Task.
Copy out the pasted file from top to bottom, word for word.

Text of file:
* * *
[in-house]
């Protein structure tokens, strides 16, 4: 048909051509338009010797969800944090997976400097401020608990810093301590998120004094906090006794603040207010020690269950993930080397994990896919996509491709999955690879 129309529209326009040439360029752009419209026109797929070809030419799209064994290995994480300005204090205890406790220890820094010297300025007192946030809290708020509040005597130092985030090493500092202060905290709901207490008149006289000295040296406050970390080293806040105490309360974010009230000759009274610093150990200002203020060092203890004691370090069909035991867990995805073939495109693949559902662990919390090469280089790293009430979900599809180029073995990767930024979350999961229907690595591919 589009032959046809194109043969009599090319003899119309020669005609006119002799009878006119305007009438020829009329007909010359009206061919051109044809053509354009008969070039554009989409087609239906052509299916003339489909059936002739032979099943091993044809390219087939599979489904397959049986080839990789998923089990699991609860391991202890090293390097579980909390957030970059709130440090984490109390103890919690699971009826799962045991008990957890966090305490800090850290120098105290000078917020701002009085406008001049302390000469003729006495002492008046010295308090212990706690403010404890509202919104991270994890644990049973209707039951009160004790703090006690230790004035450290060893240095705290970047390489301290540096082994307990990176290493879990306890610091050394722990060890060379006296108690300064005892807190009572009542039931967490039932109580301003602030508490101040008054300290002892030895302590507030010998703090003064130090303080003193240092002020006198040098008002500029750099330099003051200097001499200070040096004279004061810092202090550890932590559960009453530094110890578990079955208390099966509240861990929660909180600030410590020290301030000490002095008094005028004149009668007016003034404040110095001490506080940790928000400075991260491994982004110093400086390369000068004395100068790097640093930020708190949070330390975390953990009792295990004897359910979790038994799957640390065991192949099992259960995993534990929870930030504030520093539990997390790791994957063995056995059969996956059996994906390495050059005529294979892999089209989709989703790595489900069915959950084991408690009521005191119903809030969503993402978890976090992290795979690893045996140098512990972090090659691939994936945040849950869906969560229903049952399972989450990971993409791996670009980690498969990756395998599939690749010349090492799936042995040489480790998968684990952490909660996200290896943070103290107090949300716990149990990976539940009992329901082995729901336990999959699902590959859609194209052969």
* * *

[in-house]
């Protein structure tokens, strides 16, 4: 048909051509338009010797969800944090997976400097401020608990810093301590998120004094906090006794603040207010020690269950993930080397994990896919996509491709999955690879 129309529209326009040439360029752009419209026109797929070809030419799209064994290995994480300005204090205890406790220890820094010297300025007192946030809290708020509040005597130092985030090493500092202060905290709901207490008149006289000295040296406050970390080293806040105490309360974010009230000759009274610093150990200002203020060092203890004691370090069909035991867990995805073939495109693949559902662990919390090469280089790293009430979900599809180029073995990767930024979350999961229907690595591919 589009032959046809194109043969009599090319003899119309020669005609006119002799009878006119305007009438020829009329007909010359009206061919051109044809053509354009008969070039554009989409087609239906052509299916003339489909059936002739032979099943091993044809390219087939599979489904397959049986080839990789998923089990699991609860391991202890090293390097579980909390957030970059709130440090984490109390103890919690699971009826799962045991008990957890966090305490800090850290120098105290000078917020701002009085406008001049302390000469003729006495002492008046010295308090212990706690403010404890509202919104991270994890644990049973209707039951009160004790703090006690230790004035450290060893240095705290970047390489301290540096082994307990990176290493879990306890610091050394722990060890060379006296108690300064005892807190009572009542039931967490039932109580301003602030508490101040008054300290002892030895302590507030010998703090003064130090303080003193240092002020006198040098008002500029750099330099003051200097001499200070040096004279004061810092202090550890932590559960009453530094110890578990079955208390099966509240861990929660909180600030410590020290301030000490002095008094005028004149009668007016003034404040110095001490506080940790928000400075991260491994982004110093400086390369000068004395100068790097640093930020708190949070330390975390953990009792295990004897359910979790038994799957640390065991192949099992259960995993534990929870930030504030520093539990997390790791994957063995056995059969996956059996994906390495050059005529294979892999089209989709989703790595489900069915959950084991408690009521005191119903809030969503993402978890976090992290795979690893045996140098512990972090090659691939994936945040849950869906969560229903049952399972989450990971993409791996670009980690498969990756395998599939690749010349090492799936042995040489480790998968684990952490909660996200290896943070103290107090949300716990149990990976539940009992329901082995729901336990999959699902590959859609194209052969």